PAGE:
There is now two out of 15. The better argument is that it has 85 ratings on Goodreads with an avenge rating of 3.86 stars (which was probably higher till I rated it)).  This is book is just a series of events that go no way despite having two places for a climax. As part of my brother's homework we read each chapter together and he was to summaries and rate the excitement of each chapter. All 23 of them. So, I have analysed this book more than it was ever meant to be. But nothing happens to carry on the plot in a lot of chapters. Another highlight is when Jiggy befriends a bunny obviously meant for Dinner for it to be finally killed and served several chapters later. My favourite has to be when an elf randomly shows up to offer the boy Jiggy swaps with the perfect life because he's good, smart and born rich. Like why would a magical creature would do that. If it meant to be commentary on the upper class having everything, then you missed the beat. The Elf might have been less jarring if had read the other books in the series with such titles as "", "" and "". So first show of magical in the book, but not in the series. Still just random as fuck. The plot is just Random as Fuck.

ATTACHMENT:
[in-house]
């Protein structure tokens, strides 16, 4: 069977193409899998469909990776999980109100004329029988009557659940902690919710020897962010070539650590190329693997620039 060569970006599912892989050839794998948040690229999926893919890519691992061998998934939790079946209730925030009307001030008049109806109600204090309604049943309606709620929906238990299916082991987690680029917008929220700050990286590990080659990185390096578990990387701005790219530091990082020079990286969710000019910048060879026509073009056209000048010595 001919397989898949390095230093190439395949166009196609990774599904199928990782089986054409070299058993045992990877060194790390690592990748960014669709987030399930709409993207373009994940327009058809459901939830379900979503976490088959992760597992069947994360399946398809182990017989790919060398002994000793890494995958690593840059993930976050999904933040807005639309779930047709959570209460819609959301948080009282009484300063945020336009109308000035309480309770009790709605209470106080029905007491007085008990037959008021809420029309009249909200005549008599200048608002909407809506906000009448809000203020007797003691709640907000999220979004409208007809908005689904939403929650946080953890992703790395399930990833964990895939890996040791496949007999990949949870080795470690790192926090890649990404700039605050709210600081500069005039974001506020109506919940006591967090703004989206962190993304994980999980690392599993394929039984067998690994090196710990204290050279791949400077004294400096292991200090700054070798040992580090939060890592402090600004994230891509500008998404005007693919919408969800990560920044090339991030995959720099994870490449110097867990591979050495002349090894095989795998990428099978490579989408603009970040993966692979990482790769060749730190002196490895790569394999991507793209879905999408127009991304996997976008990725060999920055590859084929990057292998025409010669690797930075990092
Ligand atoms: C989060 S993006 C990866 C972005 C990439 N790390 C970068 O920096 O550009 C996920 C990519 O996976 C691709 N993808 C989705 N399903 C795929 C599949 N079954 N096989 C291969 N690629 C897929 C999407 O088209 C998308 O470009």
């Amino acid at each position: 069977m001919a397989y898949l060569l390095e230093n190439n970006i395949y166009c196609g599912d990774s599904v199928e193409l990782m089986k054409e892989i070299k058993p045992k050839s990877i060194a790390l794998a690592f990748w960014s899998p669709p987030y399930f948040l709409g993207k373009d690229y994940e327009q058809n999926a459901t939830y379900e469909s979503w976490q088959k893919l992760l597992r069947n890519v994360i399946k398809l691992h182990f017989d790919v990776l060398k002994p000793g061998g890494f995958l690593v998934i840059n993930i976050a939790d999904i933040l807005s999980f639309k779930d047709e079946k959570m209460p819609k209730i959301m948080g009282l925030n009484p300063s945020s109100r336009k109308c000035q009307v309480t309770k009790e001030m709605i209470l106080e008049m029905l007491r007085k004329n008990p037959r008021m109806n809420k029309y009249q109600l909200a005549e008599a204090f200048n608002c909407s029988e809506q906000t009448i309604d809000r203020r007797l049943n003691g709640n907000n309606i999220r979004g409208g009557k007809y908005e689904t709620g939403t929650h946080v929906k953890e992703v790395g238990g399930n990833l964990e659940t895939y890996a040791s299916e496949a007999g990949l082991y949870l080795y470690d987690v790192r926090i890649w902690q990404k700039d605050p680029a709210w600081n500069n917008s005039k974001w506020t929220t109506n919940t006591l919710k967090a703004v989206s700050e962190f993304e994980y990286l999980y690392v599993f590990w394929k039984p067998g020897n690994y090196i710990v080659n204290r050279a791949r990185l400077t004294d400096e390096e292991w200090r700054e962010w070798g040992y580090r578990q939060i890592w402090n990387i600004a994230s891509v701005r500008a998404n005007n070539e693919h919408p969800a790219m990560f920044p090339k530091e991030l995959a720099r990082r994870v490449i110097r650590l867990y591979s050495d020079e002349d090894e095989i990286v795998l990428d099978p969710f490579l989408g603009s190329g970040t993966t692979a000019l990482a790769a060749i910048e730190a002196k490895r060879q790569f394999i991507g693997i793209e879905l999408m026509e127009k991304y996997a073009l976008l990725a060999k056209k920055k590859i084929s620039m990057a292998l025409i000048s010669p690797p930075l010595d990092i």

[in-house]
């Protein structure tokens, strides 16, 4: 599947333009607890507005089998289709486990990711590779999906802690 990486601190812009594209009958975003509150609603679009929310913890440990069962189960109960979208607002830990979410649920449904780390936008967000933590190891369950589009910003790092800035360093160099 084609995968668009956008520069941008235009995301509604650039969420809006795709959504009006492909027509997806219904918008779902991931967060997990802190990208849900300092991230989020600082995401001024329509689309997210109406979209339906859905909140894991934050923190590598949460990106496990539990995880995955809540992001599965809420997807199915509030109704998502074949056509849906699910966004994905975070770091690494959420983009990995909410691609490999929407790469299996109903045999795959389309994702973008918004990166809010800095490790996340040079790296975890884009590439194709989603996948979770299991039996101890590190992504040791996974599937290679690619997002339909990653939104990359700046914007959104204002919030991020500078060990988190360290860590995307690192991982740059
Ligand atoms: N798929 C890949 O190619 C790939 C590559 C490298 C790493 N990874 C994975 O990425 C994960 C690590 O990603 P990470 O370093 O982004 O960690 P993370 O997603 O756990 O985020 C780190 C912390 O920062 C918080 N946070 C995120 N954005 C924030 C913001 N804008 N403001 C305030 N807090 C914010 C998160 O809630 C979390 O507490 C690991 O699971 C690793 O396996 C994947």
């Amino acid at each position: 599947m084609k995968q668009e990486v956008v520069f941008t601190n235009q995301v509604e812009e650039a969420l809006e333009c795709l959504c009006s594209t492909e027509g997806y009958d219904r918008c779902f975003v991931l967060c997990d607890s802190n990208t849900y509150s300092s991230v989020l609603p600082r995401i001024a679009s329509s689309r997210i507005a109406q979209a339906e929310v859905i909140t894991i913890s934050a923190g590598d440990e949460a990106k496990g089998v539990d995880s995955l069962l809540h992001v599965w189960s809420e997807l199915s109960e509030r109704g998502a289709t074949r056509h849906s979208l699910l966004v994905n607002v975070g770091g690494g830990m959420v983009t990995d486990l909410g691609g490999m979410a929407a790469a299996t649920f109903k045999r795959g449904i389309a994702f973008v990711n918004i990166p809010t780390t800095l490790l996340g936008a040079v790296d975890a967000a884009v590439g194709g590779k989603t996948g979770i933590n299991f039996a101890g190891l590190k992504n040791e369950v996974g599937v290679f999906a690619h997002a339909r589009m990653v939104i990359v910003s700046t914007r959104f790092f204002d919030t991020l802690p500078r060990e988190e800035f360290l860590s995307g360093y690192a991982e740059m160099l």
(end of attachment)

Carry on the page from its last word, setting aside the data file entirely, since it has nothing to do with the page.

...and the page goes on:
Normally I don't swear in reviews of books where no swearing as appears but 13 yrs swear all the time, this is 10 old book that should probably be forgotten, and I feel like it as its a descriptive word.

Overall, I give this book 1/5 stars for Sexual Manipulation of all ages. I just hate this book, I think some of my anger is more directed at my little brother's English teacher because I had spent hours trying to work from this book to help my little brother learn something. Not that is English teacher seems to care if that was possible. He also mocks my brother's reading ability whose Autistic and Dyslexic, so I really dislike him, and this review is for you Brendan from someone whose Autistic and Dyslexic that knows what it like to put up with Ablelist teachers throughout high school that don't want to do their jobs. Frankly, I think it was ridiculous to let any kid to do for so long without feedback and I don't believe for one second you would have let him changes books without my mother's complaints. Though, I am angry with how stupid this book is. Kids ain't idiots. There are good books for this age group and reading level. Does this book have positive reviews, yes, do I think they thought about it for any length no. Also, Twilight, 50 shades of Grey all have positive reviews so that means nothing.